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Jewish World Review
July 26, 2006
/ 1 Menachem-Av, 5766
Will we ever learn?
I suppose if you live long enough you get to see everything at least twice, and in recent days I’ve seen replays of two old blunders that I’d hoped I wouldn’t have to endure again. The first is the Friend Who Has Gone Too Far, and the second is the Enemy Who Is Really Our Friend.
The first time I saw the Friend Who Has Gone Too Far was in December, 1981, a very long quarter-century ago. Reagan was finishing his first year in office, and the first signs of the fall of the Soviet Empire were bubbling to the surface in Poland, where the Solidarity trade union was challenging the Polish Communist regime. Pope John Paul II was using the word “solidarity” in some very provocative ways, and you could feel the earth shifting beneath the feet of the Soviets. It was pretty clear, even then, that if the Kremlin did not find an effective way of breaking Solidarity, the entire structure of the Soviet empire might well crack wide open. And so, late in December as I recall, military rule was declared in Poland, Soviet military forces were moved to the borders, and Solidarity leaders were rounded up and arrested.
Shortly afterwards, the chairman of the Senate Foreign Relations Committee, Charles Percy, was on one of the Sunday talk shows, and had a blood-chilling exchange with a journalist. Solidarity went too far, didn’t they, Senator? And Percy nodded gravely and agreed. Yes, he said, they just went too far.
This was back in the days when I watched television news and talk shows, and I threw something at the screen, disgusted that an American leader would condemn brave workers for the sin of openly challenging the evils of Communism. The nerve of the man! Solidarity was our ally, we were supposed to support them, and instead here was this lout of a Senator condemning them, for what? For loving freedom too much.
Israel is getting the same treatment these days, more or less unanimously from the Europeans (rather less so from the Arabs, which is a big story indeed), and much too much from some American pundits. Israel is just going too far for these folks, who trot out the silly idea that a country under attack is only entitled to a “proportional response.” So if Israeli casualties are dramatically lower than those in Lebanon, it proves that the Israelis have gone too far. So they are condemned, for what? For defending themselves effectively and fighting too fiercely against those who want them dead.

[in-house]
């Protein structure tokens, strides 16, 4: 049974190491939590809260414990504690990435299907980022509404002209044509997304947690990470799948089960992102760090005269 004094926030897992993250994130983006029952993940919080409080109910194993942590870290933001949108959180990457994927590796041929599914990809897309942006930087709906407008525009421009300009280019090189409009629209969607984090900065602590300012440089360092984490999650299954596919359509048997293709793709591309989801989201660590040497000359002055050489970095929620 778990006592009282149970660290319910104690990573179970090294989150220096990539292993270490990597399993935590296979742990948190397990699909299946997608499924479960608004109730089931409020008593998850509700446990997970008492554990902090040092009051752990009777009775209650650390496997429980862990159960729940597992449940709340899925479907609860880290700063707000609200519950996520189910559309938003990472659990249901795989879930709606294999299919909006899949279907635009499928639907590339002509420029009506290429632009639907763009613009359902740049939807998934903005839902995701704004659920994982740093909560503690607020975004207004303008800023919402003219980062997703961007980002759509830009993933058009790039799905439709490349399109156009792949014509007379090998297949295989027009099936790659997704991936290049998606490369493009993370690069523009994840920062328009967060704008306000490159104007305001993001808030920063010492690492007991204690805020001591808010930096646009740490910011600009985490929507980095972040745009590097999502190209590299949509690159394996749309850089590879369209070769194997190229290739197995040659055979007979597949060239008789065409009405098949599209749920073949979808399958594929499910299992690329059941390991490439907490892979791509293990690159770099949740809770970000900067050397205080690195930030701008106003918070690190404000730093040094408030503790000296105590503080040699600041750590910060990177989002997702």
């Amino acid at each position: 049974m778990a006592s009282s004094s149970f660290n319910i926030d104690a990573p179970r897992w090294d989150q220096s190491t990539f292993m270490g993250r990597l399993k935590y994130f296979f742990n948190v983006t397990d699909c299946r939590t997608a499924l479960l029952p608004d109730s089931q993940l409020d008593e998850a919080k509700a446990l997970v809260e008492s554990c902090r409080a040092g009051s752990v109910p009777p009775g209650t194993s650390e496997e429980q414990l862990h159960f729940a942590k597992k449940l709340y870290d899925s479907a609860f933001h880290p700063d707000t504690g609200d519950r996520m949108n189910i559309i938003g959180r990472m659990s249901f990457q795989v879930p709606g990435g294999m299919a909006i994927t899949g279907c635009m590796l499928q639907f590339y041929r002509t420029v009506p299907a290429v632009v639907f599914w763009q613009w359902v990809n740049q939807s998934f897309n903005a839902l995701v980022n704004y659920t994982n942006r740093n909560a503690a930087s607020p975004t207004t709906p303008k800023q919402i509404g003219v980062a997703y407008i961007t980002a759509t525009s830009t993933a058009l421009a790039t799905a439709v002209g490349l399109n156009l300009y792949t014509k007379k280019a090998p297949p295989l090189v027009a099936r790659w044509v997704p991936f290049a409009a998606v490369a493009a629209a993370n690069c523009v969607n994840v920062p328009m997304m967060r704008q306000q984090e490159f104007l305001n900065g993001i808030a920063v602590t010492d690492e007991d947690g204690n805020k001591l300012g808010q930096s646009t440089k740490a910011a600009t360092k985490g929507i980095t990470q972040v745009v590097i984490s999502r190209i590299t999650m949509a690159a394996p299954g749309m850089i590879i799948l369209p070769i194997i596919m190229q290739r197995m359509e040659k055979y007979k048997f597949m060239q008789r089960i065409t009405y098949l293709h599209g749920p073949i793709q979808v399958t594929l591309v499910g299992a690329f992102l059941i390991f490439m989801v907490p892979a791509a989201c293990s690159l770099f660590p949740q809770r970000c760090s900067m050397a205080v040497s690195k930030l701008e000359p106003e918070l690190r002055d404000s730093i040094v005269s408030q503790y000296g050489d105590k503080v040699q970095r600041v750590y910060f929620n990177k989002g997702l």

Both Solidarity and the Israelis were fighting against our common foes; the Soviets wanted us tossed into history’s garbage can, and Hezbollah wants to slaughter us. Both had the potential to fatally weaken our common enemies. Yet in each case there was a curious reluctance to embrace the idea of victory.
The Enemy Who is Really Our Friend is, in both cases, Syria. Henry Kissinger once said that he found Hafez al Assad the most fascinating leader in the Middle East, which prompted me to wonder what it was about certain dictators that so fascinated intellectuals. Mussolini, for example, was lionized by Stefan Zweig, one of the leading intellectuals of the inter-war period, and both Lenin and Stalin had their share of admiring journalists, historians and other deep thinkers. In any event, the first time I encountered the notion that Syria is really our friend was in the mid-Eighties, when I was working on counterterrorism. The synagogue in Vienna had been savagely attacked by terrorists carrying hand grenades and a machine gun. We had learned that the terrorists had gone to Damascus, and then directly from Damascus to Vienna. They had not stopped between the Vienna airport and the synagogue.
I suggested that we might contemplate doing something mean to Syria.
Oh, no, the CIA representative objected, we have no evidence to suggest that the Syrian government had anything to do with this.
I couldn’t believe it. You’re saying, then, that if a naked man walks up a hill into a house, and then comes out of the house with guns and grenades, and then kills people, the occupants of the house have no responsibility?
Syria’s been a major player in international terrorism for a long time, but the Syrians are clever in their malevolent way; every now and then they give the CIA some useful information, and toss the Agency a real terrorist if they need to curry even more favor than is usual. So even when, as in the case of Hezbollah, it should be obvious to a blind man that the Syrians and the Iranians are totally in cahoots, it is nonetheless possible for our Syrian “experts” to gainsay the obvious and whisper to the New York Times that we can somehow separate the Syrians from the terror masters in Tehran, and have the son of Assad play a constructive role in “the search for peace.”
Both times, we had the Syrians dead to rights. Both times, it was obvious that Syria was actively involved in the murder of innocents. And both times, people who should have known better insisted on denying the evidence.
Marx put it best. First it’s tragedy, then it’s farce.
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JWR contributor Michael Ledeen is a fellow at the American Enterprise Institute and author of, most recently, ""The War Against the Terror Masters," Comment by clicking here.
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